With $ 9.5 million in federal aid and outside grants, the Paterson Schools added five behavioral analysts, two substance abuse coordinators, and the teams to identify students in crisis situations.

In Paterson, one of the lowest-income parts of New Jersey, many of the 25,000 college students faced food insecurity prior to the pandemic and struggled after family members lost their jobs, Superintendent Eileen Shafer said.

“Before we tried to teach anything new, we wanted to make sure we could handle where our kids are based on what they’ve been through,” she said.

In rural Ellicottville, New York, where school psychologist Joe Prior sees more anxiety and a “marked increase” in panic attacks, the district plans to hire a life-saving agent to connect students with psychological help. But the position remains vacant as only a few have expressed interest.

“I have more students who just look into my eyes and say, ‘I’m completely overwhelmed and don’t know how to deal with it,'” said Erich Ploetz, Headmaster of Ellicottville High School.

It’s not the only district where hiring ambitions have exceeded the number of skilled workers available. Some districts have turned to outside providers to fill mental health positions while others are training existing staff.

The Kansas City, Kansas school system is using a portion of the $ 918,000 mental health grant to pay for social workers and counselors who are already on the job at the new afternoon clinic. The district has also added staff and mental health exams.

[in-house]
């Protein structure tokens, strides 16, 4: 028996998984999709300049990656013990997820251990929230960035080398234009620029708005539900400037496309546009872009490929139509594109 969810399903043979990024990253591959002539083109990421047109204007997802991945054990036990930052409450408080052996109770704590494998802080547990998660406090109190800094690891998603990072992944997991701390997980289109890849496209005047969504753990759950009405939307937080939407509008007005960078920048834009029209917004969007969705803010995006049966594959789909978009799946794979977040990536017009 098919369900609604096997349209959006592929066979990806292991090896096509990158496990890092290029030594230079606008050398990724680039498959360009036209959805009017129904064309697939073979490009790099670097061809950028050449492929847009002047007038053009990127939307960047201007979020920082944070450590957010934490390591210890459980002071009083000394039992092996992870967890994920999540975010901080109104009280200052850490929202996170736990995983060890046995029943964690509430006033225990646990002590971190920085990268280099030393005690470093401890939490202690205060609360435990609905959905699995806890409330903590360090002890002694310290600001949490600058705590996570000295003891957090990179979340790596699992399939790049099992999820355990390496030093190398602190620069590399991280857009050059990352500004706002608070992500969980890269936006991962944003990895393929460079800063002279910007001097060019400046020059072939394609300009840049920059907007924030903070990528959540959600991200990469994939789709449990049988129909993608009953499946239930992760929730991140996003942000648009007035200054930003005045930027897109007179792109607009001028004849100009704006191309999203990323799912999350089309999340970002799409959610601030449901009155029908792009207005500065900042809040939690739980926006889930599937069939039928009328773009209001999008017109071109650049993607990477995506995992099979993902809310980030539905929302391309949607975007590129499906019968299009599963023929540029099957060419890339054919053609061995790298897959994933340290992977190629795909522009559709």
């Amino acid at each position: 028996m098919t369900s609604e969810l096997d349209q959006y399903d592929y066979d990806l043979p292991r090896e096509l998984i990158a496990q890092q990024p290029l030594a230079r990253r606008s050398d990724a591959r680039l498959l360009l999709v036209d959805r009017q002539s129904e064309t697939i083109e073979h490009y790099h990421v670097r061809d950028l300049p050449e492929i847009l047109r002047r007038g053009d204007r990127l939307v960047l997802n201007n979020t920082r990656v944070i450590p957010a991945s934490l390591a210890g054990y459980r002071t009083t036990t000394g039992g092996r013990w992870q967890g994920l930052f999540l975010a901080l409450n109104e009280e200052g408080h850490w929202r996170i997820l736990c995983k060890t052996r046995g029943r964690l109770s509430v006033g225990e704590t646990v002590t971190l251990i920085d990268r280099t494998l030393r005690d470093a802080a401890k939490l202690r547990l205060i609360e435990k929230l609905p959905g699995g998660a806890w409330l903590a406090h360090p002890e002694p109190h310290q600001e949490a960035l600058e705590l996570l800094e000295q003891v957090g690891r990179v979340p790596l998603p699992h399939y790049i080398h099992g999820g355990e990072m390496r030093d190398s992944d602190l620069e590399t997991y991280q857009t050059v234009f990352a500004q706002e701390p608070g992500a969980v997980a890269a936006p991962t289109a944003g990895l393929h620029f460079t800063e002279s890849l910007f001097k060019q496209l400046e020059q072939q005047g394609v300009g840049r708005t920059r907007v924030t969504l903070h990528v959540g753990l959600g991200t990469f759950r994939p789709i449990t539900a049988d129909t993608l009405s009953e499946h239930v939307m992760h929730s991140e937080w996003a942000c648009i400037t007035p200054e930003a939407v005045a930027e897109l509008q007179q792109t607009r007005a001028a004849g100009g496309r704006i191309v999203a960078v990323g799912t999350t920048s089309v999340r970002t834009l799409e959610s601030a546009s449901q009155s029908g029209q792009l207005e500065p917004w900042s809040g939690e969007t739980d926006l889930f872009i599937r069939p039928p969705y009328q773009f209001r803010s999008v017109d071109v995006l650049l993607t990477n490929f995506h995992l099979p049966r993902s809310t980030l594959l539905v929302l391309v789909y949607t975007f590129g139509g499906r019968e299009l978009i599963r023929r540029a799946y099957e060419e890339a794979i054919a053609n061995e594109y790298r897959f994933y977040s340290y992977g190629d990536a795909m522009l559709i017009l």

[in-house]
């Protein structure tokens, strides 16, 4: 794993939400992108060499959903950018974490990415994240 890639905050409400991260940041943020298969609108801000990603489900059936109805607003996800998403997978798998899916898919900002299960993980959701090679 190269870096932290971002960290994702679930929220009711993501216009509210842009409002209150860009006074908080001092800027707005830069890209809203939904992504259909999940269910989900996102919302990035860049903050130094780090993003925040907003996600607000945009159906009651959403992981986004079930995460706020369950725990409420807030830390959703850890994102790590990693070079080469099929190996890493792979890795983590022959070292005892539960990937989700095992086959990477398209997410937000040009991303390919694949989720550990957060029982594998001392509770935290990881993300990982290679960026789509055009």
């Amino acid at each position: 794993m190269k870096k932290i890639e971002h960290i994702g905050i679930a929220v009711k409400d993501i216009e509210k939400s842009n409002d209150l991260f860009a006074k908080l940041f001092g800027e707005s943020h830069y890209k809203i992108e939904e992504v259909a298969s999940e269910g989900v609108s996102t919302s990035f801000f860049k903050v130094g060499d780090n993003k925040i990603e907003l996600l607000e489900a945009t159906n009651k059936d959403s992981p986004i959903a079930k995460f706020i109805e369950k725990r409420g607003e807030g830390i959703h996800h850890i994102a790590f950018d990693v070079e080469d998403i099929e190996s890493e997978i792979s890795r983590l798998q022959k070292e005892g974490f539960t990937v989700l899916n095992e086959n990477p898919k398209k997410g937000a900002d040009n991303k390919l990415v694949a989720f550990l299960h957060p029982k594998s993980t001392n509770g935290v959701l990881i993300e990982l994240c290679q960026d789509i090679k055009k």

Angela Dunn, who leads mental health and suicide prevention initiatives for the 22,000 student district, said the mental health team has responded to 27 student deaths and 16 employee deaths since the pandemic began, double the number over that period typical. She said a handful of employees died from COVID-19, but many of the others were murders, suicides and overdoses.

Schools’ investments in student mental health services have raised some privacy concerns, particularly where schools are now monitoring student computers for distress signals or performing mental health tests on all students. But the notion that it’s not where schools can get involved at all has been forgotten.

“We just realized that students are comfortable seeking help in a school,” said Dunn.

Chicago, the third largest school district in the country, unveiled a “cure plan” for high school students using $ 24 million of its $ 2.6 billion in stimulus funds.

Over the course of three years, the district will expand “mentoring teams” – construction personnel who serve as the first response to students in difficulty – to each campus. 200 schools are to be reached by spring.

The headmistress Angélica Altamirano used some of these funds to open a room that is furnished with comfortable furniture and a used air hockey table. The campus center has already offered mourning groups for deceased students or friends and helped teachers deal with burnout.